What Are the Risks and Side Effects of Intermittent Fasting?

What Are the Risks and Side Effects of Intermittent Fasting?

Intermittent fasting has trended for years, and everyone from stay-at-home moms, Silicon Valley CEOs and fitness influencers swear by its efficiency at shredding fat off your body.

If you’re reading this article, you probably know how intermittent fasting works and why you may want to do it. You have a small window of time each day, for example 8 hours, when you eat and the remaining 16 hours you don’t.

This helps you in several ways.

It’s easier to control how many calories you eat since it’s harder to snack and nibble on cookies all day. It helps you become more insulin sensitive, which prevents storing energy as body fat.

In short, you want to do intermittent fasting when you want to lose fat. But are there any possible side effects of intermittent fasting?

Yes, there is. Keep reading to get the complete, honest and nuanced picture:

Is Intermittent Fasting Dangerous?

Online content mills love to scare you with clickbait titles about fitness trends and diets being “dangerous”. Same goes for intermittent fasting, and throughout the years I’ve heard claims that intermittent fasting could possibly cause heart attacks or cardiac arrest.

But what’s the truth?

The truth is that the claims that intermittent fasting is dangerous only apply to persons with pre-existing medical conditions or in high-risk groups.

No, you should not start intermittent fasting without consulting your doctor if you’re diabetic.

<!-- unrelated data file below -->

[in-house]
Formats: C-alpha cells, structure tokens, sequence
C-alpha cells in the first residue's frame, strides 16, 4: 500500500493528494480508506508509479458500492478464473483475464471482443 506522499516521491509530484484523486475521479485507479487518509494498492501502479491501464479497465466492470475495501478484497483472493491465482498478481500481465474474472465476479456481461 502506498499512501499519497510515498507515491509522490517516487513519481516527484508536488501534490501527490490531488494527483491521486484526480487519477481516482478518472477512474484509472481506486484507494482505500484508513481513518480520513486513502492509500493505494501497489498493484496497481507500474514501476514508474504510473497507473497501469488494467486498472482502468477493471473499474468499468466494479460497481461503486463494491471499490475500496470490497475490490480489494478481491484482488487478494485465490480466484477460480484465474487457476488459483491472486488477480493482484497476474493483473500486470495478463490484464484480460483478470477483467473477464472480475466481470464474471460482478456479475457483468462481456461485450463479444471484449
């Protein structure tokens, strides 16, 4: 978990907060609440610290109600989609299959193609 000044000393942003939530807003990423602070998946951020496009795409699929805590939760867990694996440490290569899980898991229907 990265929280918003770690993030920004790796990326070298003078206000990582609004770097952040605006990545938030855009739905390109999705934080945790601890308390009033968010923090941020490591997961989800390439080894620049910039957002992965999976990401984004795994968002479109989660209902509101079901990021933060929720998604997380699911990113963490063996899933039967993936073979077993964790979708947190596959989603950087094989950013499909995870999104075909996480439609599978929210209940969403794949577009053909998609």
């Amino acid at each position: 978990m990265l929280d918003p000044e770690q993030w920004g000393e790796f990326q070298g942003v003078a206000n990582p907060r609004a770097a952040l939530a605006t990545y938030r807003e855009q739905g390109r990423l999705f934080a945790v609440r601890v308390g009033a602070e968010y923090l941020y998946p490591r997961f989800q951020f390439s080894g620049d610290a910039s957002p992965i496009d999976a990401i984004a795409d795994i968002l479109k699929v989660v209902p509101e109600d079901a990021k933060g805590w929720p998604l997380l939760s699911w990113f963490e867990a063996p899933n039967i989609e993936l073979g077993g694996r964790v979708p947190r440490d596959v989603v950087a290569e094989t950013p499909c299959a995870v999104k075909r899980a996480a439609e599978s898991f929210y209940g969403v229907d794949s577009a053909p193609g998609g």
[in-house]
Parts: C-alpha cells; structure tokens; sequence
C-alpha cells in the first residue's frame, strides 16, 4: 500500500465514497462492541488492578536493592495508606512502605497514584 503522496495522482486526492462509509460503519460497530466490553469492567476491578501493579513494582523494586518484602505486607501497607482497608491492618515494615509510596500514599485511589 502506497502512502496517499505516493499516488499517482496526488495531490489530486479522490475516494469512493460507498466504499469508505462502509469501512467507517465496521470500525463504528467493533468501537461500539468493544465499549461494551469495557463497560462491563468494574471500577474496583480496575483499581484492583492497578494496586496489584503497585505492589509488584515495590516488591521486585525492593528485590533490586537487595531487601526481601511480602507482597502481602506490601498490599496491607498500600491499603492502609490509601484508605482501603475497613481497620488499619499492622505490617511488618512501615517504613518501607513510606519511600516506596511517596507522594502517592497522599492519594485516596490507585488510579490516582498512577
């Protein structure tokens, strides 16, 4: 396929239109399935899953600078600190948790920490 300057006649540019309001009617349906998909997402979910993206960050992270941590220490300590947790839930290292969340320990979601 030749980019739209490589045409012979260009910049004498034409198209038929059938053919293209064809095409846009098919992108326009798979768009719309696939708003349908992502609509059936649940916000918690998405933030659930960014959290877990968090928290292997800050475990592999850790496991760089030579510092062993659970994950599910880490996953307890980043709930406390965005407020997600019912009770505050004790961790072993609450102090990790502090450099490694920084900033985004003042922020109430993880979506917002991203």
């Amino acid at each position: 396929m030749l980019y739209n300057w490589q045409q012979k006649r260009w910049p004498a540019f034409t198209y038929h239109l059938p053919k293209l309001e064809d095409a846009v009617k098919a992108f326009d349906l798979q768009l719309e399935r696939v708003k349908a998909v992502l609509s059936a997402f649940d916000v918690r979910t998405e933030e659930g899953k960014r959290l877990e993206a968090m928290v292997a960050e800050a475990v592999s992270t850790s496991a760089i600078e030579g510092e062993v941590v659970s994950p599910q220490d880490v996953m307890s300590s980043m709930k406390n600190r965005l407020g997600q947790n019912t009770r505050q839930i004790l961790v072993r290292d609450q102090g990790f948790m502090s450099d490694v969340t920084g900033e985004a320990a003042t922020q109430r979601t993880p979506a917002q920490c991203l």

No, if you’re anorexic you should not start intermittent fasting.

If you have a medical condition you should always consult your doctor before you even walk outside your house. But let’s be clear: Intermittent fasting is safe for every normal, moderately healthy person.

But the fact that intermittent fasting is safe doesn’t mean it’s good in all instances.

There may be some cases where it’s counter-productive:

If this applies to you… DON’T do intermittent fasting…

The sole goal of intermittent fasting is to lose fat (and weight). That means if you do it successfully, you will be in a calorie deficit — which means your body burns more energy than you eat.

And if you and I think about it logically, we can think of situations where we don’t want to follow intermittent fasting:

You don’t want to do it if you’re underweight.

You don’t want to do it if your goal is to gain weight.

You don’t want to do it if you’re a teen and your body is still growing.

You don’t want to do it if you’re pregnant or breastfeed and have to feed another living creature.

Got that? Great. If nothing if this applies to you, you’re ready to get into intermittent fasting. But even though it may be a good choice for you, this style of eating will still have a few side effects that you need to be aware of from the start.

Here we go:

You’ll be hungry (but do this and you won’t be).

It’s hard to understand, but hear me out:

If you want to burn fat with intermittent fasting, you need to consume less calories than your body needs to maintain the same amount of mass. There’s no way to get around that.

And when you are on a calorie deficit, you will almost always feel a bit hungry. Thus, you’ll also feel hungry when intermittent fasting,

When you first start fasting, you will feel grumbles in your stomach. Especially if you’re used to breakfast and constant snacks. But don’t despair… Your body will get used to this new way of eating — it’s just a matter of sticking to the plan — and you can use a few tricks to keep your hunger under control:

Rather fast during the morning and daytime than later in the day.

In the morning, you will sleep, wake up and get to school or work. During the day, you’ll hopefully be busy with work that occupies your mind.

But later in the day, when you get home and kick off… your mind tends to wander away to the thoughts of delicious meals and tasty snacks.

You will be much more prone to eat at the end of a day, so it’s naturally smarter to place your eating window during that period.

Eat satiating foods that keep your belly full.